The first such mark is the passing of Steve Jobs, of course. This happened back in 2011 and you can see how well the stock has done since then. Another one that investors often look at is when AAPL moved into their new headquarters. In the old days, we used to see these massive new headquarters as signifying major tops in the businesses (be cautious of any company that builds and moves into a massive new HQ building). And we all know how important Jony Ive was for AAPL, and he left in 2019 with AAPL around $50. He did have a consulting agreement, though, which he ended last year. And yet, the stock kept going up.
Anyway, it’s a fascinating read. I assume there may not be much new to close followers of AAPL, but for me, it was very interesting.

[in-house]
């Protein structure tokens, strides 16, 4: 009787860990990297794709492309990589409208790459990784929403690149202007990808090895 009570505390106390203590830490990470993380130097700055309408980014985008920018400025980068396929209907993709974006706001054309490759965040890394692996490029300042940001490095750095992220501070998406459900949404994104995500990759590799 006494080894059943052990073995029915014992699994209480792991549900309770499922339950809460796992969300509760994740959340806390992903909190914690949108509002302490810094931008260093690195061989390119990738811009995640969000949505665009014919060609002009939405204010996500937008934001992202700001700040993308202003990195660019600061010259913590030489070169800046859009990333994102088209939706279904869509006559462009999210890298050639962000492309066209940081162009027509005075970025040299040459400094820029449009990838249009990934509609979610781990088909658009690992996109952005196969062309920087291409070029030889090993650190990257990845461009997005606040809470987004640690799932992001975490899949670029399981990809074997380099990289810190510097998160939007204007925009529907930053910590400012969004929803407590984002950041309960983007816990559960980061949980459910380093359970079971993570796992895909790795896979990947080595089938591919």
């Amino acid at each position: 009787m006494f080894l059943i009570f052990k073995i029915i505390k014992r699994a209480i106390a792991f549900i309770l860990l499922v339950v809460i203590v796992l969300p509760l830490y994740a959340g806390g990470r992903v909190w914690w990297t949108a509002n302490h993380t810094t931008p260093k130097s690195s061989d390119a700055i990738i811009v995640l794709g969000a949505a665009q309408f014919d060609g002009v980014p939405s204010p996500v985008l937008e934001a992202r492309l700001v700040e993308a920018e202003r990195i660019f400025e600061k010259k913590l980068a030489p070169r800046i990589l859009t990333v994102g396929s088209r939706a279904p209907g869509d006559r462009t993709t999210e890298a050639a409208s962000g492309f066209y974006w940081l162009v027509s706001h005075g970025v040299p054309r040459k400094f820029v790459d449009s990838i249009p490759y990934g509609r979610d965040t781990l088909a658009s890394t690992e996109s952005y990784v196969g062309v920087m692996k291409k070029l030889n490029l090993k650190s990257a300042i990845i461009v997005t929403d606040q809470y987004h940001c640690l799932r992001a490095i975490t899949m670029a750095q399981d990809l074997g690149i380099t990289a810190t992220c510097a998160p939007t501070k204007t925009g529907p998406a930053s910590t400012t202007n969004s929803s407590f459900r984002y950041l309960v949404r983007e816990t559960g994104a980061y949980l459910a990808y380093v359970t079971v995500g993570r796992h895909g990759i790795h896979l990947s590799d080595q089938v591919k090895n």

Does this give you an insight to the future of AAPL? Well, not sure. It does confirm that Tim Cook is an operations guy and not at all a product guy. So this may be an issue if the iPhone upgrade cycle peters out (like the PC upgrade cycle sort of reached its end a few years ago).
One thing I realized is that the Apple car is only going to happen if they can get a fully self-driving one. The book implies that they had no interest in building a regular, drivable car, but will only develop a fully self-driving car with no steering wheel. This is why they are not any closer to releasing a car. This sort of makes sense.
Another book is Facebook: The Inside Story